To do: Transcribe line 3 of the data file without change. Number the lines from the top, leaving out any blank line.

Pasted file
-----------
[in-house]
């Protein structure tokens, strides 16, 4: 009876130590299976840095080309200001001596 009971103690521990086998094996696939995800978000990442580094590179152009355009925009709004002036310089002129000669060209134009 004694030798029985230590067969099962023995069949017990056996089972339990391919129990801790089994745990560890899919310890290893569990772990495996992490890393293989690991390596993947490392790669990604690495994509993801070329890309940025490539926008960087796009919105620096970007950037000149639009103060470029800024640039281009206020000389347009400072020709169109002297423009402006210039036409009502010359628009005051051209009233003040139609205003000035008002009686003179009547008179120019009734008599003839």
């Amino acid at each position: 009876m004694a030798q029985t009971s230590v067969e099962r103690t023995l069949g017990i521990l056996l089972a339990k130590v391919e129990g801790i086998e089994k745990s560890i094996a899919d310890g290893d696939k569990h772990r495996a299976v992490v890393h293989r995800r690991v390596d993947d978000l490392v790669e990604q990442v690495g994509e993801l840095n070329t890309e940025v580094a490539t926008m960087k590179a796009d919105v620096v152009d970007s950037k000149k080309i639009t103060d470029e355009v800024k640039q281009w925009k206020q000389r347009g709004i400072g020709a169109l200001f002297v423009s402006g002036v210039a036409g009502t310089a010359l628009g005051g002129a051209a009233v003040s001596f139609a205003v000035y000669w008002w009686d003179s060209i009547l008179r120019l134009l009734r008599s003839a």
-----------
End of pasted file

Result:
């Amino acid at each position: 009876m004694a030798q029985t009971s230590v067969e099962r103690t023995l069949g017990i521990l056996l089972a339990k130590v391919e129990g801790i086998e089994k745990s560890i094996a899919d310890g290893d696939k569990h772990r495996a299976v992490v890393h293989r995800r690991v390596d993947d978000l490392v790669e990604q990442v690495g994509e993801l840095n070329t890309e940025v580094a490539t926008m960087k590179a796009d919105v620096v152009d970007s950037k000149k080309i639009t103060d470029e355009v800024k640039q281009w925009k206020q000389r347009g709004i400072g020709a169109l200001f002297v423009s402006g002036v210039a036409g009502t310089a010359l628009g005051g002129a051209a009233v003040s001596f139609a205003v000035y000669w008002w009686d003179s060209i009547l008179r120019l134009l009734r008599s003839a």